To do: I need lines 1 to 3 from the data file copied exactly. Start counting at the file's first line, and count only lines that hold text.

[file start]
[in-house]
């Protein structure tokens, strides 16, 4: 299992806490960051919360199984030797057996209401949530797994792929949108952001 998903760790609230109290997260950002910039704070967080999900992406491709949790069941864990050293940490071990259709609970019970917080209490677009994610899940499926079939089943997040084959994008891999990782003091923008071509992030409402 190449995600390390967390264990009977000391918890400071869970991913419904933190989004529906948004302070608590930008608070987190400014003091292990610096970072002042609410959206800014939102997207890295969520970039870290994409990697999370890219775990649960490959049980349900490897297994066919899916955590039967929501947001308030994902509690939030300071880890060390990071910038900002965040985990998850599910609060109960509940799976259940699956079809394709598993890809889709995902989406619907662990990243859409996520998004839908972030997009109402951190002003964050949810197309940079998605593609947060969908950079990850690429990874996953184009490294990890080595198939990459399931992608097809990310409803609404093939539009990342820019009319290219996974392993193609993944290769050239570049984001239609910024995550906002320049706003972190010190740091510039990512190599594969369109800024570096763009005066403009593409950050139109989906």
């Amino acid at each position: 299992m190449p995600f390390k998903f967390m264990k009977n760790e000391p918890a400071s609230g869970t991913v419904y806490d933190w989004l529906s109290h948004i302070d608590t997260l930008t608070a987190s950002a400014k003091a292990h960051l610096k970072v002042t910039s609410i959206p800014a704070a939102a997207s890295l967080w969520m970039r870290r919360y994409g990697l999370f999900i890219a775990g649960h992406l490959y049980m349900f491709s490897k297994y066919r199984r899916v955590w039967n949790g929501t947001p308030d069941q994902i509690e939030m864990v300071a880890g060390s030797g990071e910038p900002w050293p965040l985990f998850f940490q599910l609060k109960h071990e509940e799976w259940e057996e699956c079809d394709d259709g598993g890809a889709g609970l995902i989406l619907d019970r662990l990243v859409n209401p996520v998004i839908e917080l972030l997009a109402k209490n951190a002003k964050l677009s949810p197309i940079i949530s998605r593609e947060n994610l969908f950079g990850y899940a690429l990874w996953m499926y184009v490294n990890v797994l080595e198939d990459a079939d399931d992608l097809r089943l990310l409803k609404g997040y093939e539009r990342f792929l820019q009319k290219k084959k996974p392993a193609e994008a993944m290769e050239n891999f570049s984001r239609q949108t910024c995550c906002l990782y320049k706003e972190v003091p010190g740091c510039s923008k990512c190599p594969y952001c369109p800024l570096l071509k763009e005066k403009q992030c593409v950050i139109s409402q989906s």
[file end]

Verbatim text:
[in-house]
């Protein structure tokens, strides 16, 4: 299992806490960051919360199984030797057996209401949530797994792929949108952001 998903760790609230109290997260950002910039704070967080999900992406491709949790069941864990050293940490071990259709609970019970917080209490677009994610899940499926079939089943997040084959994008891999990782003091923008071509992030409402 190449995600390390967390264990009977000391918890400071869970991913419904933190989004529906948004302070608590930008608070987190400014003091292990610096970072002042609410959206800014939102997207890295969520970039870290994409990697999370890219775990649960490959049980349900490897297994066919899916955590039967929501947001308030994902509690939030300071880890060390990071910038900002965040985990998850599910609060109960509940799976259940699956079809394709598993890809889709995902989406619907662990990243859409996520998004839908972030997009109402951190002003964050949810197309940079998605593609947060969908950079990850690429990874996953184009490294990890080595198939990459399931992608097809990310409803609404093939539009990342820019009319290219996974392993193609993944290769050239570049984001239609910024995550906002320049706003972190010190740091510039990512190599594969369109800024570096763009005066403009593409950050139109989906």
């Amino acid at each position: 299992m190449p995600f390390k998903f967390m264990k009977n760790e000391p918890a400071s609230g869970t991913v419904y806490d933190w989004l529906s109290h948004i302070d608590t997260l930008t608070a987190s950002a400014k003091a292990h960051l610096k970072v002042t910039s609410i959206p800014a704070a939102a997207s890295l967080w969520m970039r870290r919360y994409g990697l999370f999900i890219a775990g649960h992406l490959y049980m349900f491709s490897k297994y066919r199984r899916v955590w039967n949790g929501t947001p308030d069941q994902i509690e939030m864990v300071a880890g060390s030797g990071e910038p900002w050293p965040l985990f998850f940490q599910l609060k109960h071990e509940e799976w259940e057996e699956c079809d394709d259709g598993g890809a889709g609970l995902i989406l619907d019970r662990l990243v859409n209401p996520v998004i839908e917080l972030l997009a109402k209490n951190a002003k964050l677009s949810p197309i940079i949530s998605r593609e947060n994610l969908f950079g990850y899940a690429l990874w996953m499926y184009v490294n990890v797994l080595e198939d990459a079939d399931d992608l097809r089943l990310l409803k609404g997040y093939e539009r990342f792929l820019q009319k290219k084959k996974p392993a193609e994008a993944m290769e050239n891999f570049s984001r239609q949108t910024c995550c906002l990782y320049k706003e972190v003091p010190g740091c510039s923008k990512c190599p594969y952001c369109p800024l570096l071509k763009e005066k403009q992030c593409v950050i139109s409402q989906s």